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Advances in understanding and managing fungal and other diseases of forest trees

Code: 9781786765062
Tod Ramsfield, Natural Resources Canada, Canada; and Kathy Lewis, University of Northern British Columbia, Canada

Chapter synopsis: Forest diseases are caused by pathogens and they affect all parts of the tree, including roots, stems, and leaves. Forest diseases result in volume losses and decreases in wood quality, which are considered detrimental in stands managed for timber products; however, in the context of a biodiversity reserve, diseases are important for nutrient cycling and habitat creation as agents of succession. This chapter uses a case study approach to describe how various forest pathogens affect trees and introduces strategies to reduce damage caused by forest pathogens in managed stands. The chapter introduces parasitic flowering plants, rust pathogens, diseases caused by Phytophthora spp., as well as abiotic disease. The chapter discusses the importance of exotic forest pathogens and the damage several of these pathogens have caused to ecosystems following their introduction, establishment, and spread. The chapter also addresses how climate change might change host–pathogen interactions, leading to differences in disease expression. Finally, the chapter provides detailed guidance on further reading.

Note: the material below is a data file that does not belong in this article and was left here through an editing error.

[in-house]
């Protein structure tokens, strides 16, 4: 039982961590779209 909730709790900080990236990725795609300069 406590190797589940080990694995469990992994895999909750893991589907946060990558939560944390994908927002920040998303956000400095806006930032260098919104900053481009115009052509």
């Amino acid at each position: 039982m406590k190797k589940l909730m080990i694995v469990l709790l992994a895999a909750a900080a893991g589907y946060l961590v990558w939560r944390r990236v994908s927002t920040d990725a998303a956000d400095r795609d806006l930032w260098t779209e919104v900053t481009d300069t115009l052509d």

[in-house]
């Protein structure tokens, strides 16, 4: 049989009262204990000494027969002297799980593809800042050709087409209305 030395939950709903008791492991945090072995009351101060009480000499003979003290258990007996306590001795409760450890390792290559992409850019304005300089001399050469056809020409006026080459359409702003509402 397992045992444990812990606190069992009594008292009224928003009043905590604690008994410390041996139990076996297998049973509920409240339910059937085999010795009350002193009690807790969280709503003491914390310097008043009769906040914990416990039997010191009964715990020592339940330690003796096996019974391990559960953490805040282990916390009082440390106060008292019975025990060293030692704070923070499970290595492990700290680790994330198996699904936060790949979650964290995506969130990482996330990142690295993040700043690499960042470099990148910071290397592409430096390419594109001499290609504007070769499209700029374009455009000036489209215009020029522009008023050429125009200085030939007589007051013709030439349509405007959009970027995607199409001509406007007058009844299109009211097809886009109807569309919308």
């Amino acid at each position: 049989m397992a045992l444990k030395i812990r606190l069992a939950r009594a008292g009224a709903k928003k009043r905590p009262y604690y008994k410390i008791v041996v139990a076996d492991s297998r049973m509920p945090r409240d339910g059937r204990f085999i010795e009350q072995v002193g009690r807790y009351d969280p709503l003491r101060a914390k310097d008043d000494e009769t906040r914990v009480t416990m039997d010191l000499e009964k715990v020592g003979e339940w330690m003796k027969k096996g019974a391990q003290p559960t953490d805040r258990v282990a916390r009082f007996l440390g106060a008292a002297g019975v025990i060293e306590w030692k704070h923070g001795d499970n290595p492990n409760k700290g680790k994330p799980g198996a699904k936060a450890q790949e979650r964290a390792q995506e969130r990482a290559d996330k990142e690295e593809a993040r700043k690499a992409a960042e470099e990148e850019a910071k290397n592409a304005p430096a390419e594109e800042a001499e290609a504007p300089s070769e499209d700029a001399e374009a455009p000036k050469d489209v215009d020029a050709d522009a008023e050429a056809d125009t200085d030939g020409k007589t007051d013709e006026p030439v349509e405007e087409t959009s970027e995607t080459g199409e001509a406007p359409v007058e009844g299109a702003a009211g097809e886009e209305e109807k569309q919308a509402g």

DOI: 10.19103/AS.2019.0057.20
Table of contents 1 Introduction 2 Tree disease 3 Tree disease effects 4 Classification of tree diseases 5 Parasitic flowering plants 6 Rust diseases 7 Tree diseases caused by species of Phytophthora 8 Abiotic disease 9 Disease management 10 Invasive forest pathogens 11 Forest pathogens and climate change 12 Conclusion 13 Where to look for further information 14 References

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